(1 vote)
  • blobby green style avatar for user Shaheer Mir
    Ive gone through all the Calc videos before this. Never once have we covered derivative of arctan(x).
    (8 votes)
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  • male robot hal style avatar for user bk
    wha just hapend at ? why do we get ∫1/((x-3)/2^2)+1dx
    (4 votes)
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  • primosaur ultimate style avatar for user Kelli Van Brunt
    Is using ln(x) another option to integrate this rational function instead of using arctan(x)? And how would you differentiate between the two cases? Or are they just two ways to do the same problem?

    For instance, with the problem Sal showed in the video, if you took the antiderivative as ln(x), you'd end up with ln(x^2-6x+13)/10(x-3), unless I'm mistaken. Is this equivalent to the result Sal got?
    (3 votes)
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  • blobby green style avatar for user josephmvillegas14
    how do did you take out a 4 and then have 2^2 under x-3 at and why did you (2)^2 instead of (4)^2
    (2 votes)
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  • duskpin seedling style avatar for user zahraa raafat
    at , why do we multiply the nominator by half?
    (2 votes)
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  • marcimus purple style avatar for user Faishal Rayyan
    at is it supposed to be 4/5 int[1/((x-3)^2/4 + 1)]?
    (2 votes)
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  • stelly yellow style avatar for user lemonomadic
    Do I need to add a constant in the solution if I am solving definite integrals?
    (1 vote)
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    • starky ultimate style avatar for user KLaudano
      The constant does not matter when evaluating definite integrals. If the antiderivative of f(x) is F(x) + c, evaluating the integral between A and B will be (F(B) + c) - (F(A) + c) = F(B) - F(A). So, the constant will cancel out.
      (3 votes)

Video transcript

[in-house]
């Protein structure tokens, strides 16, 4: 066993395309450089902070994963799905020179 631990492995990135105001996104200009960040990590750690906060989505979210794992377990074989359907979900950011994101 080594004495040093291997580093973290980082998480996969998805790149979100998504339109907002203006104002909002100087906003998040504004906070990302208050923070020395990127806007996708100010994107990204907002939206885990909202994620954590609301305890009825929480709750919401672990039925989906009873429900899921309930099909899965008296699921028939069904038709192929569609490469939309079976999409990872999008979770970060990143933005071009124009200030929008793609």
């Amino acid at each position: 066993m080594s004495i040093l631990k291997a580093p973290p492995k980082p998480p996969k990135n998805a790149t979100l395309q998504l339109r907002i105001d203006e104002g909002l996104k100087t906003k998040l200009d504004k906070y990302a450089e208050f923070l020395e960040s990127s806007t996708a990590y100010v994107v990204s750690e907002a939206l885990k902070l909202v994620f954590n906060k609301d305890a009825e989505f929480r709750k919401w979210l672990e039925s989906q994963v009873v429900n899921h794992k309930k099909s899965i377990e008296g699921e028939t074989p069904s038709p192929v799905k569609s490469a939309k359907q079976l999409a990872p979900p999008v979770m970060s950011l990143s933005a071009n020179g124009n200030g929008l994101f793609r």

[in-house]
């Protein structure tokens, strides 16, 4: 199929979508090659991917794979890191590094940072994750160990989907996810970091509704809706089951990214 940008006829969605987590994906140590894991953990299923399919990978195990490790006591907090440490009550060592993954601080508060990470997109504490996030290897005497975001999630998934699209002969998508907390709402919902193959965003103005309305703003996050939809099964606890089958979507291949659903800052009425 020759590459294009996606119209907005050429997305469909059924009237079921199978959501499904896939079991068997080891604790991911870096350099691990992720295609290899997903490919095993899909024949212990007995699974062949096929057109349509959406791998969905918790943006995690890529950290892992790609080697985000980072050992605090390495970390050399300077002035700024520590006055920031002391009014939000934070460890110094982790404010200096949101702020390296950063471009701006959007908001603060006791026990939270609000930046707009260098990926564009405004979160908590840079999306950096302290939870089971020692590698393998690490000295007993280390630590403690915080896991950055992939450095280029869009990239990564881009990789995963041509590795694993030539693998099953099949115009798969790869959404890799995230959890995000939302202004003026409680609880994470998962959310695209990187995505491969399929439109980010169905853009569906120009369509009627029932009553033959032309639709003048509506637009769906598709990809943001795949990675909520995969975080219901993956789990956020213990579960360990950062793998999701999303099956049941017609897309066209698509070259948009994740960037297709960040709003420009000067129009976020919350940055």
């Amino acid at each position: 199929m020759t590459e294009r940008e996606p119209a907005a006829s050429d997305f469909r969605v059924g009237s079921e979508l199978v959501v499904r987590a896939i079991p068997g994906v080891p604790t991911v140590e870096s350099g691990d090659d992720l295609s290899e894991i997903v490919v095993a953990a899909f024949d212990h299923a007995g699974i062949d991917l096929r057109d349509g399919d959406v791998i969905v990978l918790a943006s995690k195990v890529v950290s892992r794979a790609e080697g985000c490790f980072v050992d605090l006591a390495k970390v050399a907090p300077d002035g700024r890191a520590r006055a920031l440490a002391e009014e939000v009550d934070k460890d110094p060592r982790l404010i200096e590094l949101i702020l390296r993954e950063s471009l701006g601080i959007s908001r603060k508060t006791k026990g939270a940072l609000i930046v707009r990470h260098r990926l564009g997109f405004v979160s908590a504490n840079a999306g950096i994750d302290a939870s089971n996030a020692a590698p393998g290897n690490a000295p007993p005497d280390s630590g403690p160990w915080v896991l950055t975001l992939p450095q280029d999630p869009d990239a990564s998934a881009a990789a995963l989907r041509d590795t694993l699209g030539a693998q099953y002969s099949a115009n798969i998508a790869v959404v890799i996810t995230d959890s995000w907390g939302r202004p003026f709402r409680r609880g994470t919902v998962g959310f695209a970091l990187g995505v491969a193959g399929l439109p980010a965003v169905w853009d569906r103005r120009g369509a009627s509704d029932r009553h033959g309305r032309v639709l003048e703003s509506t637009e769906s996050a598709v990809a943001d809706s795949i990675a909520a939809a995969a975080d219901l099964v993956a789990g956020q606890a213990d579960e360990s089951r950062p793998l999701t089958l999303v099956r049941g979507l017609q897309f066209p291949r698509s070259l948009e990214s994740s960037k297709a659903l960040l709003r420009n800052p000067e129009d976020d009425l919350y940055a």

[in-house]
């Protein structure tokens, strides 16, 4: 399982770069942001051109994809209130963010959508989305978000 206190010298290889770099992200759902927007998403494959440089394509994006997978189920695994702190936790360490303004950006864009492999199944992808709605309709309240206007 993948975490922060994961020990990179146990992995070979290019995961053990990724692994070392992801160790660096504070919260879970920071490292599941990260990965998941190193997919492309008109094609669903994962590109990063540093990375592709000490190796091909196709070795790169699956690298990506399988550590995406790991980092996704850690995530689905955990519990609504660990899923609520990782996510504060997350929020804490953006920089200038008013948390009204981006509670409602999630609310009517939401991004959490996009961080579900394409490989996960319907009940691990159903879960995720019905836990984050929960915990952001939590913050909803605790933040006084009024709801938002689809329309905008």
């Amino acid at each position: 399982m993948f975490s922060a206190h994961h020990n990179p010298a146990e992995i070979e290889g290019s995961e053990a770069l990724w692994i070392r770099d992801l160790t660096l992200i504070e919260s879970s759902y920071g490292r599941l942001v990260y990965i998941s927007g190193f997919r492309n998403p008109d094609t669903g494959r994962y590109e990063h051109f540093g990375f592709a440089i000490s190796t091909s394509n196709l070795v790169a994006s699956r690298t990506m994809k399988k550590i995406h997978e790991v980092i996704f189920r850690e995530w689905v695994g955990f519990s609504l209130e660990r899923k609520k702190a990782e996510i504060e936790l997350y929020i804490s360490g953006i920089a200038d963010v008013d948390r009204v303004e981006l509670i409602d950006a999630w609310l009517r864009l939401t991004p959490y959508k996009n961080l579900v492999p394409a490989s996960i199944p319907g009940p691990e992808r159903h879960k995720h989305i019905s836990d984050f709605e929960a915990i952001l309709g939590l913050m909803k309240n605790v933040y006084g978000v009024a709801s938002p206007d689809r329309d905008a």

- [Instructor] All right, let's see if we can find the indefinite integral of one over five x squared minus 30x plus 65 dx. Pause this video and see if you can figure it out. All right, so this is going to be an interesting one. And it'll be a little bit hairy, but we're gonna work through it together. So, immediately you might try multiple integration techniques and be hitting some walls. And what we're going to do here is actually try to complete the square in this denominator right over here. And then by completing the square, we're gonna get it in the form that it looks like the derivative of arctan. And if that's a big hint to you, once again pause the video and try to move forward. All right, now let's do this together. So I'm just gonna try to simplify this denominator so that my coefficient on my x squared term is a one. And so I could just factor a five out of the denominator. If I did that, then this integral will become 1/5 times the integral of one over, so I've factored a five out of the denominator so it is x squared minus six x plus 13 dx. And then as I mentioned I'm gonna complete the square down here. So let me rewrite it, so this is equal to 1/5 times the integral of one over, and so x squared minus six x is clearly not a perfect square the way it's written. Let me write this plus 13 out here. Now what could I add and then I'm gonna to have to subtract if I don't want to change the value of the denominator. In order to make, In order to make this part right over here a perfect square. Well we've done this before, you take half of your coefficient here, which is negative three and you square that. So you want to add a nine here. But if you add a nine then you have to subtract a nine as well. And so this part is going to be x minus three squared and then this part right over here is going to be equal to a positive four and we of course don't want to forget our dx out here. And so let me write it in this form. So this is going to be equal to 1/5 times the integral of one over, get myself some space, x minus three squared plus four, which we could also write as plus two squared. Actually let me do it that way, plus two squared dx. Now many of y'all might already say hey this looks a lot like arc tangent, but I'm gonna to try to simplify it even more so it becomes very clear that it looks like arc tangent is going to be involved. I'm actually gonna do some u substitution in order to do it. So the first thing I'm going to do is let's factor a four out of the denominator here. So if we do that, then this is going to become 1/5 times 1/4 which is going to be 1/20 times the integral of one over x minus three squared over two squared. And this is going to be a plus one, and of course we have our dx. And then we could write this as, and I'm trying to just do every step here. A lot of these you might have been able to do in your head. One over, and I'll just write this as, x minus three over two squared plus one. Plus one and then dx. And now the u substitution is pretty clear. I'm just going to make the substitution that u is equal to x minus three over two. Or we could even say that's u is equal to one half x minus three halves, that's just x minus three over two. And du is going to be equal to one half dx. And so what I can do here is, actually let me start to re-engineer this integral a little bit so that we see a one half here. So if I make this a one half and then I multiply the outside by two. So I divide by two multiply by two. It's one way to think about it. This becomes 1/10 and so doing my u substitution I get 1/10, that's the 1/10 there times the integral of. Well I have one half dx right over here which is the same thing as du. So I can put the du either in the numerator or I could put it out here. And then I have one over, this is u squared, u squared plus one. Now you might immediately recognize, what's the derivative of arctan of u? Well that would be one over u squared plus one. So this is going to be equal to 1/10 times the arc tangent of u, and of course we can't forget our big constant C because we're taking an indefinite integral. And now we just want to do the reverse substitution. We know that u is equal to this business right over here. So we deserve a little bit of a drum roll. This is going to be equal to 1/10 times the arc tangent of u. Well u is just x minus three over two, which could also be written like this. So arctan of x minus three over two and then plus C. And we are done.